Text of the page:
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Channels of Distribution: Equipment & Supply

Developing a clear understanding of the channels of distribution within the E&S community is a prerequisite to effective procurement strategy. Interrelationships and dependencies exist among members that will affect buying decisions.

Due to competition and market saturation, companies are forced to step up the effort to increase market share. The E&S distribution channel is complex and with the advent of “non-traditional” players the complexity has increased. It should be noted that the channels of distribution can change given the fact that companies continue to seek new ways to reach the end user.

The E&S Product Distribution & Sales Network includes the following players:

  • Manufacturers
  • Manufacturer Sales Reps
  • Foodservice Design Consultants
  • Independent Manufacturer Representatives
  • Stocking Distributors
  • Equipment & Supply Dealers
  • Broadline Distributors
  • Non-Traditional Distributors
  • Fabricator Dealers
  • Service Agencies
  • End User

Direct and indirect relationships take place between players in various ways.

Manufacturer Sales Reps interact with all players in the supply chain. They may or may not fill the role of the Independent Manufacturers Rep. They are a direct employee of the manufacturer dedicated full time to that product line. In many cases the Manufacturers Sales Manager monitors the activity and performance of the Independent Rep Group and supports them with dealer / distributor and end user product introduction and training.

Foodservice Design Consultants provide consulting and specifying services to end users, owners and operators, architects, and developers. They design and specify foodservice facilities by providing floor plans, elevation drawings, equipment schedules, electrical and plumbing rough ins, ventilation and refrigeration requirements in compliance with national and local codes.

Independent Manufacturer Representatives are independently owned agencies normally representing multiple manufacturer lines and are compensated by commission. They are not employees of the manufacturer. Some representatives inventory product. Most independent rep firms employ outside sales people covering a region or large portion of the country.

Stocking Distributors have exclusive arrangements with the manufacturer, selectively selling to dealers, distributors and end users alike. They quite often handle “specialty” products that require a higher level of technical training to operate and service. In addition they install and repair the equipment as an authorized sales and service agency. Example: Pressure fryers, soft serve machines, and ice makers.

Equipment and Supply Dealers historically have been the primary outlet for the manufacturer. They handle a full line that includes all categories. They will stock items that have acceptable inventory turns and they typically sell to end users. They can and do offer discount programs to resellers.

Broadline Distributors have evolved over time to become a major supplier of E&S products. A convenient source to the end user, E&S has evolved naturally to the broadliner. Although they have the buying power to sell a full line; E&S products must conform to the broadliners method of distribution and inventory control. Case goods such as disposables, china and glassware are adaptable; however, heavy equipment products are normally drop shipped direct to the end user without service. DSR’s have struggled with the added time requirements to sell E&S and often lack the training and expertise to improve sales or create profits in this category.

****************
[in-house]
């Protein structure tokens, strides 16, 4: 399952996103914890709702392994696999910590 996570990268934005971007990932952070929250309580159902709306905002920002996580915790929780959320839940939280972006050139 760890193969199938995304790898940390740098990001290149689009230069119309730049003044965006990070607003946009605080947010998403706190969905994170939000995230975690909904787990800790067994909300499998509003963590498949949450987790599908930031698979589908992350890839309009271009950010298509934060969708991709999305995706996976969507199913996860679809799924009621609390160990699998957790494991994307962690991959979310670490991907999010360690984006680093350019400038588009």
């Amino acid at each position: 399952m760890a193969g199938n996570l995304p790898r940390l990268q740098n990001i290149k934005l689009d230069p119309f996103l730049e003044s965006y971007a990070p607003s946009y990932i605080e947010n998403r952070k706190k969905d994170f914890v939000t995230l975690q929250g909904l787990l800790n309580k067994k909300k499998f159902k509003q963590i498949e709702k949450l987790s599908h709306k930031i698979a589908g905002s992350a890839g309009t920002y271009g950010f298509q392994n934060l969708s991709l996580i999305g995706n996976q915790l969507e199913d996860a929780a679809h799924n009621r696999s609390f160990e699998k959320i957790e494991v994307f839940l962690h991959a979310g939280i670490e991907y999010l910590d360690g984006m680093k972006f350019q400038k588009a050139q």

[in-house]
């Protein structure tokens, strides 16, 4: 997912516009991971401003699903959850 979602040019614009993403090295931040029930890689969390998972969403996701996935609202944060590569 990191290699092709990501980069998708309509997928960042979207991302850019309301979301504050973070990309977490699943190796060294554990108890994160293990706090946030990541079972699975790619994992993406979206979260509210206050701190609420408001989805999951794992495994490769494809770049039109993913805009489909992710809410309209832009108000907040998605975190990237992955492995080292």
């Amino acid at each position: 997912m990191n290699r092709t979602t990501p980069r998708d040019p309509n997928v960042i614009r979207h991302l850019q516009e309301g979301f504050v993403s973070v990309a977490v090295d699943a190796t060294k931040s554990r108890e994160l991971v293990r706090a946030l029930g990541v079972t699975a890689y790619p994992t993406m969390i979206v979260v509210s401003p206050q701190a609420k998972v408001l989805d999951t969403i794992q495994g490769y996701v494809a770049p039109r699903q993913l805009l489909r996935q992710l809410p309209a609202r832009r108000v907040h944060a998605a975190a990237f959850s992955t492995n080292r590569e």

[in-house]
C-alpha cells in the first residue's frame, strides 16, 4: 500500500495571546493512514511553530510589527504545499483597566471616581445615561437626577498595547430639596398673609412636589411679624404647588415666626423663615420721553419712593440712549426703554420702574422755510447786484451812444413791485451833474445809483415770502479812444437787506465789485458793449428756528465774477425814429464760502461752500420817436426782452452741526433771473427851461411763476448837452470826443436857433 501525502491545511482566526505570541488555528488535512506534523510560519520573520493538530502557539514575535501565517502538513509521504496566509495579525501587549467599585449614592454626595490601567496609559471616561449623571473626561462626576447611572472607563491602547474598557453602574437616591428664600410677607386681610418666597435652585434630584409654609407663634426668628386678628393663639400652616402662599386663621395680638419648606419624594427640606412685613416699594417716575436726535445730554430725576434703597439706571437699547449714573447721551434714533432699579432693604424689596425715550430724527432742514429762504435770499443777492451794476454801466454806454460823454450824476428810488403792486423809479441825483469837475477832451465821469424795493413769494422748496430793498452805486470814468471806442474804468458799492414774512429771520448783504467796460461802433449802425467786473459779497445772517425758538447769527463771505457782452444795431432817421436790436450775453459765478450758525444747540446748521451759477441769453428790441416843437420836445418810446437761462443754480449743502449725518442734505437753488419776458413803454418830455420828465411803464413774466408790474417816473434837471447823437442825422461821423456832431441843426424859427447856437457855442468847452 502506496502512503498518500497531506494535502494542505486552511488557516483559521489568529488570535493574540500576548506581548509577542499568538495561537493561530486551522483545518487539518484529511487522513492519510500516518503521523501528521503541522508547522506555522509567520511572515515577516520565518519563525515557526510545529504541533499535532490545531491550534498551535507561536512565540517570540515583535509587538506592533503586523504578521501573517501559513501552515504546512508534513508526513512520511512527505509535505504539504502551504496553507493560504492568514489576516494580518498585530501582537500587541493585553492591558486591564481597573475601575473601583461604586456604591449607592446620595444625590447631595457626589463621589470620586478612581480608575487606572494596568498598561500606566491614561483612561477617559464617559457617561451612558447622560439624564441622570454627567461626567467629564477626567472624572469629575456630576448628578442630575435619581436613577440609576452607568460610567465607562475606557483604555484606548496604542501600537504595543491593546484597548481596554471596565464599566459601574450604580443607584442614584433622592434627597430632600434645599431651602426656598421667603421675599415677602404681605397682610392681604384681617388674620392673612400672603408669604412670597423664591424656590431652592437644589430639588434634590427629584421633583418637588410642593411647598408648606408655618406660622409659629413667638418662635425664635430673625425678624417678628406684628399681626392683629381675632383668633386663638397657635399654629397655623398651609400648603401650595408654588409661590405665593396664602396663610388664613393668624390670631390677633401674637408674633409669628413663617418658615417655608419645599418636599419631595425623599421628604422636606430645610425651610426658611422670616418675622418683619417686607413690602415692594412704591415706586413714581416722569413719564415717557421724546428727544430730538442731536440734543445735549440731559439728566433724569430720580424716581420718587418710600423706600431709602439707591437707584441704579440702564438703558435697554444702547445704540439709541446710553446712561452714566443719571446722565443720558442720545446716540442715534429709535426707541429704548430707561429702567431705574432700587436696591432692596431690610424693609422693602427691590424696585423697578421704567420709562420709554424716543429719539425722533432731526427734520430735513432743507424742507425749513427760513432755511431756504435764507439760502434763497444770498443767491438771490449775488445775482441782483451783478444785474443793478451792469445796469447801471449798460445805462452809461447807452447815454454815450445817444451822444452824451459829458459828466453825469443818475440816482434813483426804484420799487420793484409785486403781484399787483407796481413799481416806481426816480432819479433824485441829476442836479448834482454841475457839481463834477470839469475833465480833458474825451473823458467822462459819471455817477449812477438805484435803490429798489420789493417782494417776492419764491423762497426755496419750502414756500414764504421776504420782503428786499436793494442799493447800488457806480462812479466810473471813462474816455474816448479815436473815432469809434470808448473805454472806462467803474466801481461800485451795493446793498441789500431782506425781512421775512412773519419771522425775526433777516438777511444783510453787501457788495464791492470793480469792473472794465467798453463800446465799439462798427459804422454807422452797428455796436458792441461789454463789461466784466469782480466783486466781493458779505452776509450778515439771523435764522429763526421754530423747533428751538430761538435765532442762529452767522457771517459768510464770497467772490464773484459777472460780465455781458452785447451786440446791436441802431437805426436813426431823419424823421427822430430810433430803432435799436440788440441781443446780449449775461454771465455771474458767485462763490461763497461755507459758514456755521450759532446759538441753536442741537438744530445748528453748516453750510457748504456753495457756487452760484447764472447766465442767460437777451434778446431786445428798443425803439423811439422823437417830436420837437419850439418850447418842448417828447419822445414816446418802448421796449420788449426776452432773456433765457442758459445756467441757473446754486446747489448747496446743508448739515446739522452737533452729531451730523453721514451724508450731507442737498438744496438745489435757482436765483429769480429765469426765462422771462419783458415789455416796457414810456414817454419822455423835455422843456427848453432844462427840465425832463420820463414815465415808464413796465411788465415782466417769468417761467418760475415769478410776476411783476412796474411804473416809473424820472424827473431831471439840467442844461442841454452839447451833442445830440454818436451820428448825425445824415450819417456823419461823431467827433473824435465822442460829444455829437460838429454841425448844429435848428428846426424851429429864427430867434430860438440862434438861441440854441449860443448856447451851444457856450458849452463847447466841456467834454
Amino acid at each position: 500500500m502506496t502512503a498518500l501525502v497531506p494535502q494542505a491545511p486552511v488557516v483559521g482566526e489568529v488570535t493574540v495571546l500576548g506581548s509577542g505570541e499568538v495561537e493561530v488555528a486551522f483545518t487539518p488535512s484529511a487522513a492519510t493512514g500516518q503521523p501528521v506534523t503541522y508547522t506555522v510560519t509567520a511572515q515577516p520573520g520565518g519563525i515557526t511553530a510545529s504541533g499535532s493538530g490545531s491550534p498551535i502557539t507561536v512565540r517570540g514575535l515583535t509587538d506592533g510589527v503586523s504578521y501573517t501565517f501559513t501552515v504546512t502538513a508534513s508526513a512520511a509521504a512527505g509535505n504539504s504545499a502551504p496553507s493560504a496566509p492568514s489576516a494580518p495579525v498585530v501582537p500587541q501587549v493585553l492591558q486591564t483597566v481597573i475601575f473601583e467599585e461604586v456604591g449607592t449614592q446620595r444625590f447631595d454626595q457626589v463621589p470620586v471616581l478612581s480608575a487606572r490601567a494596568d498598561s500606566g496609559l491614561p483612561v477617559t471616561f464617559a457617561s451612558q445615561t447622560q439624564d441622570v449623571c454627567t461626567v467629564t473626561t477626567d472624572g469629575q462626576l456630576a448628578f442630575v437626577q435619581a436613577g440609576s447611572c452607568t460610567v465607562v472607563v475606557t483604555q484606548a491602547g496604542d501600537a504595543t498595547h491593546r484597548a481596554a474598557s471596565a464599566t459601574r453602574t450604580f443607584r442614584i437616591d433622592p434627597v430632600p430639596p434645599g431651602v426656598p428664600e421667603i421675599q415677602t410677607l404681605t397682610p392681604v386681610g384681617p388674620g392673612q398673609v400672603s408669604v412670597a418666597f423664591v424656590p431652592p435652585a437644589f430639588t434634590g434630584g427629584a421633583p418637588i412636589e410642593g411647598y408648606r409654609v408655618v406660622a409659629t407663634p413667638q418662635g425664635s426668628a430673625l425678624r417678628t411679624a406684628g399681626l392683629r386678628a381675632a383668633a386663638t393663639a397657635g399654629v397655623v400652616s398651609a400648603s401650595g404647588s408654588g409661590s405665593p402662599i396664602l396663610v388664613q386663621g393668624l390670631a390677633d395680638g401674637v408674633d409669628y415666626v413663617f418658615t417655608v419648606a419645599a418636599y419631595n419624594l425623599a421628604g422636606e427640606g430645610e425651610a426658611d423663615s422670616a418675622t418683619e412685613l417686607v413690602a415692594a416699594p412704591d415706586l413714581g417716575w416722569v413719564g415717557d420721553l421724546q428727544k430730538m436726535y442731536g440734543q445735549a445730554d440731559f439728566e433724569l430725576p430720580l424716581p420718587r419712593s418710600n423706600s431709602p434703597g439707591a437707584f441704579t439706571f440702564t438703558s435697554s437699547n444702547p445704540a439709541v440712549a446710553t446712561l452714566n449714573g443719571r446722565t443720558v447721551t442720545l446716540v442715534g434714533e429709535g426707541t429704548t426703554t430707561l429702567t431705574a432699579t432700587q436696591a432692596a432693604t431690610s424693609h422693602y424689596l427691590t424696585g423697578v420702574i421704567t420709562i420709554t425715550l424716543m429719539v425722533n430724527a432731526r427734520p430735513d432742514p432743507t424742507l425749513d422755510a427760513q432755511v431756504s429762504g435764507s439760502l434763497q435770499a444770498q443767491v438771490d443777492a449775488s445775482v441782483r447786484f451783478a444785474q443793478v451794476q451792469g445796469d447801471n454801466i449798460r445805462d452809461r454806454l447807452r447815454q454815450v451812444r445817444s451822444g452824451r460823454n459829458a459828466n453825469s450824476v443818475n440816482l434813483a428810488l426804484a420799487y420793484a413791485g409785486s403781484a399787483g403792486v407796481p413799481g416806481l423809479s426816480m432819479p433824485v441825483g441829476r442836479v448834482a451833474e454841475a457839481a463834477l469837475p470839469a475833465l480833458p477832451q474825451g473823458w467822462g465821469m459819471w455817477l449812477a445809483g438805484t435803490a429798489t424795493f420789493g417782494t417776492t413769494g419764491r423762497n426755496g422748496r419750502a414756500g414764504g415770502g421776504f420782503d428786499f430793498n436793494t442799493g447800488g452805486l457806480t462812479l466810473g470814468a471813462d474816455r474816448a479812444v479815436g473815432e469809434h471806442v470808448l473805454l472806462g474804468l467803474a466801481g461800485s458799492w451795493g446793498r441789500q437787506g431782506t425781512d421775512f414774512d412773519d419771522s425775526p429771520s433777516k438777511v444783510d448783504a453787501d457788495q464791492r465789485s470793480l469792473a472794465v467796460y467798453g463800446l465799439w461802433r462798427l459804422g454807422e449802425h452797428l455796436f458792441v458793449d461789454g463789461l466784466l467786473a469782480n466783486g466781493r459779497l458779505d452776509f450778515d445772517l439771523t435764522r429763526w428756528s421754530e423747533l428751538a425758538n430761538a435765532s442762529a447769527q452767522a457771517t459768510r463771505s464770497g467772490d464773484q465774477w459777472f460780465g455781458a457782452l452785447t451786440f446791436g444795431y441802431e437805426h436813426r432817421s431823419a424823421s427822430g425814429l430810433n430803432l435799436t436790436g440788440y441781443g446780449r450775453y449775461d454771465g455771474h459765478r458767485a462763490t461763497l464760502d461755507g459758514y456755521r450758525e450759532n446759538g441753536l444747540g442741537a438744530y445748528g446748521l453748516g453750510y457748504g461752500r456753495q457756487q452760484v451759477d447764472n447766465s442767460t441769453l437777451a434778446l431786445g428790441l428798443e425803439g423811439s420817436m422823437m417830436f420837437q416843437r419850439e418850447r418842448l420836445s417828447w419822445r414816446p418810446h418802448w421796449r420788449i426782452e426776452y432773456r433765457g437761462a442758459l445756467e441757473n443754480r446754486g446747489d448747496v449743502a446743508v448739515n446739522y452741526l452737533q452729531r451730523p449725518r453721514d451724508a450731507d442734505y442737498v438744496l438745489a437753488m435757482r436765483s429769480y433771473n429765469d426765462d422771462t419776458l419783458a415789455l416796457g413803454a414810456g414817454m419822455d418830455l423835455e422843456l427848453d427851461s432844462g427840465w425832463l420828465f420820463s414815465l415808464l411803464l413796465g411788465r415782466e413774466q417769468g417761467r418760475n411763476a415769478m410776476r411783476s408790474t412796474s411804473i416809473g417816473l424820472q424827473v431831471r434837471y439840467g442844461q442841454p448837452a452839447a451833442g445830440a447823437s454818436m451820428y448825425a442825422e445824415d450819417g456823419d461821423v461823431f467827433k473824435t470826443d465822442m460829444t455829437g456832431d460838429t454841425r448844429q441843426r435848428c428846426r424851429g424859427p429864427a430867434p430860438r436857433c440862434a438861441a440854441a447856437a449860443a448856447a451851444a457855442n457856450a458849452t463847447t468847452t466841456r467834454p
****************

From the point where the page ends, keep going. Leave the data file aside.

Non-Traditional Distributors include Wholesale Clubs, Buying Groups and Internet Sales Organizations. The typical wholesale club that primarily caters to the retail market has some impact but is difficult to quantify. Commercial Foodservice Clubs have emerged with a wholesale club strategy offering equipment, supplies and food products. Internet sales organizations have made a big impact driving prices down and significantly affecting traditional distribution channels.  Buying Groups have been strongly supported over the years by the distribution community. This trend is likely to continue and new buying group alliances will emerge creating additional opportunities that will benefit the end user.

Fabricator / Dealers are focused on contract sales combining manufacturing and finished goods (buy outs).  A competitive advantage can be achieved by combining low margin buy out items with high margin fabrication. The cost advantage realized can facilitate additional services such as consolidation, delivery and installation into one contract package theoretically creating a lower total cost. The trade off is that they become a competitor of the dealer/distributor community; sacrificing a significant share of the market.

Service Agencies work directly with the manufacturer to resale parts and provide service. They also provide service to all the other players. Some service agents fill the role of Stocking distributors and vise versa, most notably when it comes to soft serve machines, ice makers and other specialty products.

End Users buy direct from manufacturers based on volume commitments. These end users tend to be chain operators who prefer to have total control and employ their own in house services that distributors typically provide. Direct manufacturer sales are the exception rather than the rule.

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